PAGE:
Washington wanted to do everything but lower emissions.
United Nations Climate Conference Chairman Jan Pronk at the final meeting in The Hague, The Netherlands. Serge Ligtenberg
by Kelly Cogswell
DECEMBER 4, 2000. You can kiss global warming hello. The pro-industry, anti-regulatory, anti-science George W. Bush is probably headed to the White House. And two weeks of climate treaty talks fell apart November 25 at The Hague.
The participants were trying to agree on steps to implement the 1997 Kyoto Agreement which calls for developed nations to cut greenhouse gas emissionsthe culprits in global warming. The sticking point was how to do it, with the European Union and the United States at loggerheads over a U.S. pay-to-pollute plan.
Almost ignored in the melee were the poorest, developing countries in the southern hemisphere which are those most affected by global warming's rising sea levels, hurricanes and floods, and the accompanying increase in diseases like malaria and dengue fever.
Fossil Fuel Junkies' Solution
Additional pollution credits would have been earned by reducing pollution in developing countries through improved power plant and factory technologies there. Carbon dioxide soaked up by foreststhe so-called "carbon sinks"would have also earned credits. In short, Washington wanted to do everything but lower emissions.
The U.S. argues that it is cheaper and politically more viable to reduce emissions in developing countries than in the U.S., where citizens, business, and Congress are unlikely to go along with the extra costs. "Nations can only negotiate abroad what they believe they can ratify at home," said the top U.S. negotiator, undersecretary of state for global affairs, Frank Loy. The Kyoto agreement has not been ratified by the Senate, where a two-thirds majority is needed.
Second favorite argument was that the Kyoto agreement was unfair because it gave developing countries like China free rein to pollute, while everybody else had to foot the emissions bill.
In fact, both arguments may be false. In the midst of the conference, the U.S. Department of Energy released a report called "Scenarios for a Clean Energy Future," which asserts that emissions can be cut at little or no cost to the U.S. economy. A new study by a group of international organizations, called "Confronting Climate Change," reported that many developing countries, including Thailand, for example, have voluntarily and successfully taken steps to limit their already small share of greenhouse gases.
The Rest of the World
The Europeans thought that the unadulterated plan practically guaranteed that U.S. emissions would continue at the same level, or increase. A small group of delegates brokered a last minute deal in which the U.S. agreed to significant compromises, but it collapsed when Germany and Denmark claimed that there were so many loopholes that no deal was better than a flawed one.
These objections may have been given less credence had there not been another straw on the Hague camel's backthe immoral underpinnings of the deal. Allowing the U.S. to trade and buy credits in developing countries, while essentially refusing to tighten belts at home, is just a twenty-first century form of buying indulgences. Sin as much as you like if you've got the cold, hard cash to pay off the priest, while everyone else slips on the hair shirts.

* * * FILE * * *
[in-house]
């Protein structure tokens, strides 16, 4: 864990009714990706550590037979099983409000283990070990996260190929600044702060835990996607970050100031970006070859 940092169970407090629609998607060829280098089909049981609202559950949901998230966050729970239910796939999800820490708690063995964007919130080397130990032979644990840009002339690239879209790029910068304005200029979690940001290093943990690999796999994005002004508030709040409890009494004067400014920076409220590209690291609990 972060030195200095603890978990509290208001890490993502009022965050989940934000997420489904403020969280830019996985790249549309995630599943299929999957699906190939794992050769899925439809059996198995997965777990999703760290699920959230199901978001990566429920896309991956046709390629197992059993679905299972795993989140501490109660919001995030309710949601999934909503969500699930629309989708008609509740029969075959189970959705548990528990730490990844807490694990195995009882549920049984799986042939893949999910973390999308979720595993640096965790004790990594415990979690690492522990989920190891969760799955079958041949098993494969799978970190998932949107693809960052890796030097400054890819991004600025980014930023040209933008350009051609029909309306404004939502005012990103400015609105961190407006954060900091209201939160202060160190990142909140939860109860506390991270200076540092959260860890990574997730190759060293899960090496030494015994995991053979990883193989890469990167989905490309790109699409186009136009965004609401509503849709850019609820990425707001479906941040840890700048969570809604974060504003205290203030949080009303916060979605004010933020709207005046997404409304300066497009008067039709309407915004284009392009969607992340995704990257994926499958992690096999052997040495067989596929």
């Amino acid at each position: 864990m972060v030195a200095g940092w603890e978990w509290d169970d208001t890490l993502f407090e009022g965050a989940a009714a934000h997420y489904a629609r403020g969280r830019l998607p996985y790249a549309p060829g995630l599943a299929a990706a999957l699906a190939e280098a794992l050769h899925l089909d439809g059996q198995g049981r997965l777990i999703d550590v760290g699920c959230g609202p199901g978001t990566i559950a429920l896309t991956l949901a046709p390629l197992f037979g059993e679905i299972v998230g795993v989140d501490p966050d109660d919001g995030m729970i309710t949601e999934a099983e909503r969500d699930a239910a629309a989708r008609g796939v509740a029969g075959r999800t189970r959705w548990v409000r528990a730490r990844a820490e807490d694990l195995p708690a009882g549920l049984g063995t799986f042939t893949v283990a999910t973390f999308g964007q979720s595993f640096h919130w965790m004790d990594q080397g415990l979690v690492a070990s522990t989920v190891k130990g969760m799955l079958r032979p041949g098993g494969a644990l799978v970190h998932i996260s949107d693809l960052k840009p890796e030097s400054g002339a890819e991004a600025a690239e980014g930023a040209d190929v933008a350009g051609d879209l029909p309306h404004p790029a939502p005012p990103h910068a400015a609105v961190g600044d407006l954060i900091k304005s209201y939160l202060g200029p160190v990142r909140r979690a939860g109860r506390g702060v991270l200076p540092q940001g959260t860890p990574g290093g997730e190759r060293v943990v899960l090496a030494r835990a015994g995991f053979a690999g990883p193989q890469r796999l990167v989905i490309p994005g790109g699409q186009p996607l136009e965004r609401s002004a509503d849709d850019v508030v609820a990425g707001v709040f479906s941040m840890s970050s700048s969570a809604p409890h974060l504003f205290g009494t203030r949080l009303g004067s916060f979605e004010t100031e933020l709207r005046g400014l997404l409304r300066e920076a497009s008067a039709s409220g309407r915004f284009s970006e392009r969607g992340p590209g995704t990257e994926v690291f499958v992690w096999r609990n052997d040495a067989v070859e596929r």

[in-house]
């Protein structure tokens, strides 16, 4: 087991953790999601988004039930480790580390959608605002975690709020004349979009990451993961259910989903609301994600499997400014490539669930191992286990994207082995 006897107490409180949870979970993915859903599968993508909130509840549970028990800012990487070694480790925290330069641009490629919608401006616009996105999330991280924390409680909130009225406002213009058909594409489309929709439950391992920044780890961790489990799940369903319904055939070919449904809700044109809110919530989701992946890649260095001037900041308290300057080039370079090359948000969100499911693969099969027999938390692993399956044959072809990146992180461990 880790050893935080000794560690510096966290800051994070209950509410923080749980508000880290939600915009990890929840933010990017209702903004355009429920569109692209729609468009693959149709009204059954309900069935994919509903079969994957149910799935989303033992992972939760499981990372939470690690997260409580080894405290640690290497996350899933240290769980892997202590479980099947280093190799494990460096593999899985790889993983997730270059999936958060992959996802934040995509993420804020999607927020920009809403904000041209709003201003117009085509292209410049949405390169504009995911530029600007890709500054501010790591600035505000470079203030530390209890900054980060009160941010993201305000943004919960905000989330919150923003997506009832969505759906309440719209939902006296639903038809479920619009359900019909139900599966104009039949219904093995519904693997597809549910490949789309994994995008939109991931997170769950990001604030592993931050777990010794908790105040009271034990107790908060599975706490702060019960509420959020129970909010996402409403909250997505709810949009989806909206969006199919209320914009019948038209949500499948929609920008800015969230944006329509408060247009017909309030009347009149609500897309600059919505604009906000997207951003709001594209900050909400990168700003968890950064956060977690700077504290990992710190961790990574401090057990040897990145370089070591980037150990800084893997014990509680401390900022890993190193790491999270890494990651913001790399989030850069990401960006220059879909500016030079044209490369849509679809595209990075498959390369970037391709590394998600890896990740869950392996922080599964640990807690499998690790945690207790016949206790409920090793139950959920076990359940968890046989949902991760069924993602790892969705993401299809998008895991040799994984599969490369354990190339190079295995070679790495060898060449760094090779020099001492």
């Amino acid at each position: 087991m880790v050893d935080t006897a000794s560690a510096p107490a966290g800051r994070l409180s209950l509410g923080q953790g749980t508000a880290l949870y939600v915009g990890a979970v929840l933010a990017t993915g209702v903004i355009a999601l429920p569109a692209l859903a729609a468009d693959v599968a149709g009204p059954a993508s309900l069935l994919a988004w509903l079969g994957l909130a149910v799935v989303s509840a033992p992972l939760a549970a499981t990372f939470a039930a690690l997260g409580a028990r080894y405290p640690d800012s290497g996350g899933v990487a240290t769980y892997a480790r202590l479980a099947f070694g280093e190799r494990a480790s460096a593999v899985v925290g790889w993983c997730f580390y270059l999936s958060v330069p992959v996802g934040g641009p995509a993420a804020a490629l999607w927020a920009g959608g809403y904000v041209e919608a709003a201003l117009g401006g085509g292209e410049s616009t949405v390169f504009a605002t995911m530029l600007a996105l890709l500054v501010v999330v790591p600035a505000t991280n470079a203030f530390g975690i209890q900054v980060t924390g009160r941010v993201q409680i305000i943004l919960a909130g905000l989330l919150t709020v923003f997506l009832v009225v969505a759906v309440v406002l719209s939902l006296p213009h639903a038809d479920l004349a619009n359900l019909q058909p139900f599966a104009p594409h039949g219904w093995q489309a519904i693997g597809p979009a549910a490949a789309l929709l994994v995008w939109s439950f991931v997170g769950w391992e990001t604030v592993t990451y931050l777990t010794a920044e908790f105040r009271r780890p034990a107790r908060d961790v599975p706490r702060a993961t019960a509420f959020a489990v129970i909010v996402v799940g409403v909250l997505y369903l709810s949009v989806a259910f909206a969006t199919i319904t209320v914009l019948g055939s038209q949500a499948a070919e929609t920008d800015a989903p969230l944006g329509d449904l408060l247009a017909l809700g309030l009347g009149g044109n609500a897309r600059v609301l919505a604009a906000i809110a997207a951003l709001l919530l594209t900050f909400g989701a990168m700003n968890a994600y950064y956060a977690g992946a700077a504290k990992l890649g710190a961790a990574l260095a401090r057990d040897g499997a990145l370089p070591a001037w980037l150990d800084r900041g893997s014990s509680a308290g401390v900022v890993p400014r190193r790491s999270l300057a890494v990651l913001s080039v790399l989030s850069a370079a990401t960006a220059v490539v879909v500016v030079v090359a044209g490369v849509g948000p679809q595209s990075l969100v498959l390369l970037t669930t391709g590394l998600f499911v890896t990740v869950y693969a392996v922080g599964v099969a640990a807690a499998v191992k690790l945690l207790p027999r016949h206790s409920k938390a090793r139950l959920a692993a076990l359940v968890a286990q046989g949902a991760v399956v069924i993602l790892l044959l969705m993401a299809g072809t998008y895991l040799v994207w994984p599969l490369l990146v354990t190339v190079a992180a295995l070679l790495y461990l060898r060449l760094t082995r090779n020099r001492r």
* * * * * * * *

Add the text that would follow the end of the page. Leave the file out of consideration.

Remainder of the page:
The political consequences boil down to this: as long as Americans, the self-proclaimed leaders of the free world, snootily lead the way in environmental indulgences, delegates from the rest of the world can't return home and sell emission reductions to their citizens.
In the U.S., this means environmental activists will have to redouble efforts to persuade both American politicians, and the American people, that it is both necessary and possible to reduce greenhouse gas emissions. Up until now industry has been extremely effective in dismissing global warming as a hysterical, expensive delusion, and in painting activists as elitist, puritanical party poopers.
Environmentalists reinforce that stereotype by seemingly ignoring national realities, like the simple fact that each small segment of American society has a wildly different and complicated relationship to the "environment," and that there has to be a myriad of solutions that take into account these cultural and social factors.
Bearing the Brunt
The small island states in the Pacific are particularly vulnerable to the effects of global warming like rising seas, and increasingly violent storms. Fiji alone could suffer damage costing up to $52 million every year by 2050equivalent to 4 percent of its current gross domestic product. For Kiribati, it could cost a third of its GDP.
Simad Saheed, the leading spokesmen for AOSIS, the Alliance Of Small Island States, explained the plight of the Maldives Islands in the Indian Ocean. "Eighty percent of our land area is less than one meter above sea level. If the sea rises by that much, there will be no Maldives." Instead of providing support, Saheed said representatives from some industrialized countries have callously told him, "Why don't you just move out?"
For the link page of Global Warming Central.
For the ubiquitous Greenpeace International.
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